who are you?

Who are you? Did you ever stop to think about that? Really, who are you?

Years ago, while I was still living in New York, we were experiencing a transition in leadership at my former parish. I was concerned about the stability of my employment. I worried that my new pastor might not take me seriously because I was still quite young and well aware that not every pastor sees a need for a full-time music director. When I shared these concerns with my father, who told me that none of these factors were things I should allow to worry me. He said:

“Your work speaks for itself. Your new boss will see that.”

It took a while for me to grasp what he meant. Through time, I began to see that it didn’t matter who I knew, what I studied or even how I presented myself. I discovered that my sense of success was directly correlated to the level in which my heart was fully engaged. Listening to God’s voice, and remaining true to my identity as a child of God was the “work” that would continue speak for itself.

transfigurationeThis year, the Transfiguration of the Lord (August 6) happens to coincide with a Sunday, and because of this feast’s significance, the celebration takes precedence over the 18th Sunday in Ordinary Time. In the readings for this feast, we’ll experience Christ’s transfiguration from the Gospel of Matthew. The passage might familiar to you- Christ goes up to a mountain with some disciples. He turns dazzling white before them, Old-Testament prophets appear, and a voice from heaven speaks. At the conclusion of the scene, it is indicated that the accompanying disciples do not immediately share with others what they have witnessed.

Earlier in the year, we heard the exact same passage on the Second Sunday of Lent. The account of Christ’s transfiguration is repeated from the perspectives Mark and Luke’s gospels in other years, but Matthew’s account has always been the most difficult for me. In Luke, we hear that the disciples simply decide to remain quiet. In Mark, the disciples are instructed by Christ to keep silent until he rises from dead—a concept which is barely grasped by the three. In Matthew’s gospel, Jesus firmly instructs the disciples to remain silent until the resurrection, and there is no further discussion.

But why? If you just witnessed that your teacher was truly a person of divine influence, wouldn’t you want to share it with everyone?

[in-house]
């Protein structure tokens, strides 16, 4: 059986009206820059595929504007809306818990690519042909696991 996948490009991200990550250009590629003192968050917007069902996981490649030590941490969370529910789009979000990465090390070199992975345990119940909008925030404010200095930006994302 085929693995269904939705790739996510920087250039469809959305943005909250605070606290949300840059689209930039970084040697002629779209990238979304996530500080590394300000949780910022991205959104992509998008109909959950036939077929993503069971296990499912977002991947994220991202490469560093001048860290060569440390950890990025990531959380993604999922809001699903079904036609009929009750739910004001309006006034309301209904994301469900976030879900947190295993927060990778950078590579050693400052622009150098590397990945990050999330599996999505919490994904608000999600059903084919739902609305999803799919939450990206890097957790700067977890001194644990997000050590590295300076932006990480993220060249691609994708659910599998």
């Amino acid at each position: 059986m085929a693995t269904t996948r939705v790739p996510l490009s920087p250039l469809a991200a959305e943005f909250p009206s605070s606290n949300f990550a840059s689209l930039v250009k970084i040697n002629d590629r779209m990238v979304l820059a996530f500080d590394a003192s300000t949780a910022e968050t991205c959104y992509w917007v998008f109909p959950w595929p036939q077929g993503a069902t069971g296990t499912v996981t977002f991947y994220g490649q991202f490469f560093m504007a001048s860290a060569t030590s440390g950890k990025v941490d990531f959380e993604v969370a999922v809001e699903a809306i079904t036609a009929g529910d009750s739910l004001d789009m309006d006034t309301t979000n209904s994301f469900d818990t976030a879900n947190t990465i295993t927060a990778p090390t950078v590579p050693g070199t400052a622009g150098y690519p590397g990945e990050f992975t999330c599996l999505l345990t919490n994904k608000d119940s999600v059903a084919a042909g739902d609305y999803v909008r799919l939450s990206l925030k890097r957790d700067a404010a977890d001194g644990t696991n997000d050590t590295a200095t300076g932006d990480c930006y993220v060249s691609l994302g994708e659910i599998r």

Disciples were instructed to refrain from sharing what they had witnessed until the resurrection so that Christ’s mission could be truly embraced. Prior to the resurrection, no testimony of any supernatural experience would reveal the fullness God’s love in Christ. While it was important for the disciples to see their teacher in light of Old Testament prophets, it was important for others to form their own opinions. Peter, James and John were asked to stay silent so that Christ’s work- the work of divine, unconditional love- could speak for itself.

As baptized believers, every one of us is called to reveal the presence of Christ to others. The mission of the Church is not restricted to the handful of Christians who are employed in full-time active ministry. All of us are called to continue Christ’s work on earth by loving the one God who made us in divine image. Each one of us is called according to our unique set of strengths to reveal God’s love to other people.

In the week ahead, I encourage you to consider how God has called you to reveal his presence to others. Who has God called you to be? It is so easy, sometimes, to lose our own sense of identity in our relationships, as spouses, parents or caretakers. Careers and ambitions can also distract us from the voice of God who speaks in our hearts.

Know that, first and foremost, you are deeply beloved child of God, created in divine image. Although jobs and families are important priorities, your first line of “work” is to continue the work of Christ on earth. How do you reveal your Christian faith to others? Does your Christian work truly speak for itself?

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